The case for having a strong regulatory framework is not just a matter of giving confidence to the public; that public confidence in turn gives scientists and businesses the confidence to invest here in the UK and sets the example for others to follow. That will be important as many of our trading partners go down the same route. How much better to have something worth copying, giving us first-mover advantage, but also settling some of those tricky trade issues if we end up with different rules.
As part of that framework, we need to recognise that the modern consumer wants and expects good information. Research carried out by the Food Standards Agency and others has clearly found that, while consumers support genetically edited foods having a different regulatory system from that for genetically modified foods, they want clear labelling and effective regulation of gene-edited products. Just telling them that they need not worry because there is no difference just does not cut it in the modern world.
Clear labelling is the way to help deal with another potentially difficult issue, which is the legitimately held views of different Administrations within the United Kingdom. I think it is fair to say—I suspect we will be hearing this in a minute—that the devolved Administrations are not happy with the way this has been handled so far, and I suggest that the Government should tread carefully. Clear labelling is a sensible way forward.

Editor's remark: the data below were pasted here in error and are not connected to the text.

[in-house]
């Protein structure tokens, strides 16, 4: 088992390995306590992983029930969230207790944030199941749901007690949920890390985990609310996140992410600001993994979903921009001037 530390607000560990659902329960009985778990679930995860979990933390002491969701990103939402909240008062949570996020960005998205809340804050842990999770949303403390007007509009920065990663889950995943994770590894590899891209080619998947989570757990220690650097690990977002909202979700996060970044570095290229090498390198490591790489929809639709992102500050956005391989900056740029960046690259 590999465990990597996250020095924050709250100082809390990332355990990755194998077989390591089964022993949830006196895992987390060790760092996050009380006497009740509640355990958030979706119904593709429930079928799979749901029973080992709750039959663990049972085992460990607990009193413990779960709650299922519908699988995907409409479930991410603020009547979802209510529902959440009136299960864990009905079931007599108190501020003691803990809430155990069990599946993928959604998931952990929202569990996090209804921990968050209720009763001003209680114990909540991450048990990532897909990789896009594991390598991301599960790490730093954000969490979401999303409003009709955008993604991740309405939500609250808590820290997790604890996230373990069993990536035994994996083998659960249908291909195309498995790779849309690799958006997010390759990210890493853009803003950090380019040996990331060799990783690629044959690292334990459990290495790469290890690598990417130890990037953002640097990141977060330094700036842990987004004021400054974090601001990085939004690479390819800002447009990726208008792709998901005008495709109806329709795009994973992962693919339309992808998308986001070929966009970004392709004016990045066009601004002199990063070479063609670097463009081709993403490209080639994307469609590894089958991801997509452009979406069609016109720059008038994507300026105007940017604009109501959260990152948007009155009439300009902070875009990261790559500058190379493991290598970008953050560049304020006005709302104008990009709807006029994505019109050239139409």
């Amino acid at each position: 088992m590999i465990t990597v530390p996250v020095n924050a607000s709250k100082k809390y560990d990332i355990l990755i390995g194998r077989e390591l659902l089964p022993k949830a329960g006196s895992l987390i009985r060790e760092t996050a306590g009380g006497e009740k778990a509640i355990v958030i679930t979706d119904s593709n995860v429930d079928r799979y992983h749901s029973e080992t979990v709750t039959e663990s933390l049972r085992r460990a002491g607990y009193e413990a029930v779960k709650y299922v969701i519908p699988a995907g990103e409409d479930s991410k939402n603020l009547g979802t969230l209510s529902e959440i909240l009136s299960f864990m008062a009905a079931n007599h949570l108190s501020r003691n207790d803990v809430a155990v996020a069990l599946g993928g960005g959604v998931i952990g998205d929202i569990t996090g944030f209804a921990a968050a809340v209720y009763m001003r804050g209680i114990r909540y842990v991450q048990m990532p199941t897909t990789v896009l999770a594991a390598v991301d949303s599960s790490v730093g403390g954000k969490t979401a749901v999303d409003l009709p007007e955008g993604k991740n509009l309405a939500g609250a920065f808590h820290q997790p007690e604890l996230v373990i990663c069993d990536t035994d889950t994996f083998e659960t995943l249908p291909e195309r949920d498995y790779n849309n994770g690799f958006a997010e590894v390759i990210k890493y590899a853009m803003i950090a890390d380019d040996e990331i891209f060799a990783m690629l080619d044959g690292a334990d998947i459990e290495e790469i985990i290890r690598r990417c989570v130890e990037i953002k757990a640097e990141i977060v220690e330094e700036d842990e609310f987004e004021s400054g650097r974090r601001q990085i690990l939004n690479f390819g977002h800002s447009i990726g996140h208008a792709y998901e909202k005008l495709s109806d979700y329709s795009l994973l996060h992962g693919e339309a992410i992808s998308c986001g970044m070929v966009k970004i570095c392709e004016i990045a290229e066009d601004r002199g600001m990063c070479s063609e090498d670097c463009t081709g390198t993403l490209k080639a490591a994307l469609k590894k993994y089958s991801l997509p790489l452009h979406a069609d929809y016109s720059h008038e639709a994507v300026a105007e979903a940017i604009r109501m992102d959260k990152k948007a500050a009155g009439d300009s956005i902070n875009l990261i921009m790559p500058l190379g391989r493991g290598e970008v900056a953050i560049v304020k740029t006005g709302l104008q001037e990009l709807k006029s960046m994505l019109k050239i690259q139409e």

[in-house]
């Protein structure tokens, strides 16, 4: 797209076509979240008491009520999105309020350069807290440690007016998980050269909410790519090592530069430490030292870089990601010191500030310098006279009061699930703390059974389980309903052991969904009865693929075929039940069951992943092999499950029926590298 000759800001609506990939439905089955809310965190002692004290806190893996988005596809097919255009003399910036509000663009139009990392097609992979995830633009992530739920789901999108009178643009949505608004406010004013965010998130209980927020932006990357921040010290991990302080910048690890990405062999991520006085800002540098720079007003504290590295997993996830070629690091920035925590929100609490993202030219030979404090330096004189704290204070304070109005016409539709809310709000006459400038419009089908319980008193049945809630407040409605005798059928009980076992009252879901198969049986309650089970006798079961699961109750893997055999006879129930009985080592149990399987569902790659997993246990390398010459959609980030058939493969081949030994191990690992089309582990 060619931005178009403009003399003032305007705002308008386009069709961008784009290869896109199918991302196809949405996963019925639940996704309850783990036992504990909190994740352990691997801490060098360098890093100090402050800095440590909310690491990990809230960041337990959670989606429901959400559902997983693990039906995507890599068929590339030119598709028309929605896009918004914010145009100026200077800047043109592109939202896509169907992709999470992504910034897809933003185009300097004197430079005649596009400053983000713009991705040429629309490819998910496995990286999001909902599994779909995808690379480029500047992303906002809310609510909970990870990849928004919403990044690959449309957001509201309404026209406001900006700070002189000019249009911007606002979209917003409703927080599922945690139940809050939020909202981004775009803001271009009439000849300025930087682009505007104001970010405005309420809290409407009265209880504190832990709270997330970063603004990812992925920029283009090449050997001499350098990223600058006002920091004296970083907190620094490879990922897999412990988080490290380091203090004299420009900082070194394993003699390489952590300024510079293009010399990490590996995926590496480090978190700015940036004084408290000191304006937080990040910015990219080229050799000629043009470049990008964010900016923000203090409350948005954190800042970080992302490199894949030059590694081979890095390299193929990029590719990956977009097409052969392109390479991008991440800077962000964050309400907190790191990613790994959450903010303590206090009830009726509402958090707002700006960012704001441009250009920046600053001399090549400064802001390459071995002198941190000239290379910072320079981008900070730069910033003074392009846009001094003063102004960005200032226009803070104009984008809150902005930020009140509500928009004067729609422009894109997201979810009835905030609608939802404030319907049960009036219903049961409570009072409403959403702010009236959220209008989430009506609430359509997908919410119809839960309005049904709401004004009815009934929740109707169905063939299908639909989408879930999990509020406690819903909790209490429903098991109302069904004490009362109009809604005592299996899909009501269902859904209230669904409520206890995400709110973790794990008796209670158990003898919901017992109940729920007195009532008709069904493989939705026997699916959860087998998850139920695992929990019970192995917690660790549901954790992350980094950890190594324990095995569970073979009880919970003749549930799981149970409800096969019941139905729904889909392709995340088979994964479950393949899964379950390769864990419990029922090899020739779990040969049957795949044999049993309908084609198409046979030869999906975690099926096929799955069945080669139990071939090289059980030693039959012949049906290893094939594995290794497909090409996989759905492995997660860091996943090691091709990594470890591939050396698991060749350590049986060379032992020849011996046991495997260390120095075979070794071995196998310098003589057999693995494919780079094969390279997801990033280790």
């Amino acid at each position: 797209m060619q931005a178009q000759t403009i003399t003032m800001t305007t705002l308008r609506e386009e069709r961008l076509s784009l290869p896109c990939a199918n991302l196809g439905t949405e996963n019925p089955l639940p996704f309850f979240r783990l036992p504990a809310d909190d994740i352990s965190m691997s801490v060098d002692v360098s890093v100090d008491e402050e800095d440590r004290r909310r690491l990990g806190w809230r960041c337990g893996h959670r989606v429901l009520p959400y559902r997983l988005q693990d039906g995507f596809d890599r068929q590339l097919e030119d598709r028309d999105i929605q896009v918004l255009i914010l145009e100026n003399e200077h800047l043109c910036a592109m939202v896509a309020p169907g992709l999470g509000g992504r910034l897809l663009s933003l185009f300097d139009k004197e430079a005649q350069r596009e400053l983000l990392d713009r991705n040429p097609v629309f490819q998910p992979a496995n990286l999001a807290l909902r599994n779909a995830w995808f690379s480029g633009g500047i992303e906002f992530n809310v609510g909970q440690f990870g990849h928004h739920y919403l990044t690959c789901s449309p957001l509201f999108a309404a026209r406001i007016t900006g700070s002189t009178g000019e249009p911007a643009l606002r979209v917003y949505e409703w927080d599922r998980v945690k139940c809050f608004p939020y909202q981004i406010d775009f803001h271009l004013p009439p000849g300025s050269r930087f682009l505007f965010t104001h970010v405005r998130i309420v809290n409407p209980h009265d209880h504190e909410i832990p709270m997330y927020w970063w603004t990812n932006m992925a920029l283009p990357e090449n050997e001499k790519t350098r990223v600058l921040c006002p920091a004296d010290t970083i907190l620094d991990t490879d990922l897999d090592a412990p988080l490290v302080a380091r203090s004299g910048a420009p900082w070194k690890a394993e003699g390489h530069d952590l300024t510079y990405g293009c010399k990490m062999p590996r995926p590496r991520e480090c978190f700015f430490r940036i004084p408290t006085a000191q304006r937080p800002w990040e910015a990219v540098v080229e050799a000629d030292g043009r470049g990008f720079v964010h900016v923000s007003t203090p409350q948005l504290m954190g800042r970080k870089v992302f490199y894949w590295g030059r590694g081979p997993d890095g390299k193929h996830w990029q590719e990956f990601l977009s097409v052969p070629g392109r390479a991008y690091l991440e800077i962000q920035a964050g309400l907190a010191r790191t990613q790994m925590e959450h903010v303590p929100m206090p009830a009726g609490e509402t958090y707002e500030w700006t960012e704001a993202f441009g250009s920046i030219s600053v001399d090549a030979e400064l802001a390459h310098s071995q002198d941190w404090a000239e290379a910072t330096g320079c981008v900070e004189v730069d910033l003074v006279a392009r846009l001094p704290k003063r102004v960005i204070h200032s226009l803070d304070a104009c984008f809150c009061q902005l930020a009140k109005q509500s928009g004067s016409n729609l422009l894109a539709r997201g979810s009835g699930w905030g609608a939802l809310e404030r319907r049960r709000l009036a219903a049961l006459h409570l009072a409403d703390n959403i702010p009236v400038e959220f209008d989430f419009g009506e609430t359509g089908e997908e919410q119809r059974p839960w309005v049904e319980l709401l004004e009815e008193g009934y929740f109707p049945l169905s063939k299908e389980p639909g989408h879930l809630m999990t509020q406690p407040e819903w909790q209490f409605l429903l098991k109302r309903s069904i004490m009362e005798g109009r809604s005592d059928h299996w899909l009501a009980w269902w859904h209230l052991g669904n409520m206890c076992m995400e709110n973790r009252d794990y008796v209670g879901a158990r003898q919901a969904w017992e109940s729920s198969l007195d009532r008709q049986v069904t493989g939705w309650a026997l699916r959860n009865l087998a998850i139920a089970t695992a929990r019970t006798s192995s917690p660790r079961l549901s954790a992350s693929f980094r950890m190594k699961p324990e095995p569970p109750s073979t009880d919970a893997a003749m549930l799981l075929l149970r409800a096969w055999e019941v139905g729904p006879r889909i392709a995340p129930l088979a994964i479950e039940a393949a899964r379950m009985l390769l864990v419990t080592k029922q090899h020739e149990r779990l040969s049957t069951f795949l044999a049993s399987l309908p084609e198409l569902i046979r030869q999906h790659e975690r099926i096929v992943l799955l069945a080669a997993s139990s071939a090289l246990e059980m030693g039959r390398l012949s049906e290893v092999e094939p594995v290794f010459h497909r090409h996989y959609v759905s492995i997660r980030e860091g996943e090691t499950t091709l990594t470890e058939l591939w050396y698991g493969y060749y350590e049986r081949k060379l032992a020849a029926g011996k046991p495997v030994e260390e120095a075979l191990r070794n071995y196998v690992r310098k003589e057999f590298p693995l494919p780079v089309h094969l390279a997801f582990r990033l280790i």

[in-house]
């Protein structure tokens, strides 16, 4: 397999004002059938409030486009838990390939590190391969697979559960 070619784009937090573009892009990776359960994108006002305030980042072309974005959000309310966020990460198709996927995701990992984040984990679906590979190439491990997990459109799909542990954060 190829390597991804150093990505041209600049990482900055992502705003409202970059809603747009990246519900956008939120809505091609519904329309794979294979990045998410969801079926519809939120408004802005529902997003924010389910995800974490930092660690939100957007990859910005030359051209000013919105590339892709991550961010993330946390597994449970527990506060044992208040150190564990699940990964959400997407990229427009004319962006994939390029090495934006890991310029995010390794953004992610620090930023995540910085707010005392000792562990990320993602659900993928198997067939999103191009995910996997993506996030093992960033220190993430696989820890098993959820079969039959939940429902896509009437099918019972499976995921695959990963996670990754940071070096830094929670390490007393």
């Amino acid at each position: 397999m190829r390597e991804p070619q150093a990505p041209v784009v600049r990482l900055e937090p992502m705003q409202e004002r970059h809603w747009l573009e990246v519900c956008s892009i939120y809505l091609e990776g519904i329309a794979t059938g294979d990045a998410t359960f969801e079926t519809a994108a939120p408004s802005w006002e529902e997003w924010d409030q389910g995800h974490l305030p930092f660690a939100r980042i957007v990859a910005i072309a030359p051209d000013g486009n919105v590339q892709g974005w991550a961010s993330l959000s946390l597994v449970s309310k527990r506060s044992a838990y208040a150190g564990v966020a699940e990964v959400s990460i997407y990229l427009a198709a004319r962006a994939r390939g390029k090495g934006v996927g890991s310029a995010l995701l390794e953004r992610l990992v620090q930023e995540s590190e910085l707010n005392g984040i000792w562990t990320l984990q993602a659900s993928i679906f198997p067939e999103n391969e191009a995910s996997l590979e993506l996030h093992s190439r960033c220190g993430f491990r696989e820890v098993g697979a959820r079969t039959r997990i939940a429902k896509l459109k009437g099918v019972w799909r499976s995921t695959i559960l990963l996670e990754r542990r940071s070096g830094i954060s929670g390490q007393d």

In conclusion, we are in no doubt that gene editing could bring real gains in improving environmental sustainability and reducing food insecurity. The world faces huge global challenges, and although much can be done by reforming global food systems, science and technology used for public good can be a huge boon. We need a regulatory framework that prioritises that. At the moment, as ever with this Government, the approach is to leave it to the market, and that risks repeating the mistakes of the past.
These are big and important issues. They will be explored in much greater depth in Committee and the evidence sessions, and the Opposition look forward to working with the Government to improve the legislation and create the strong regulatory framework that is needed, but currently lacking.
Order. We have to start with an immediate time limit of four minutes.
I am speaking today in full support of the Bill, precision breeding and our outstanding scientists, who are looking to this House to unlock barriers to solving many of the most important problems facing us on earth. I want to see this Bill unleash their capability and energy on those problems, and I hope to be supporting the Bill throughout the whole of its passage.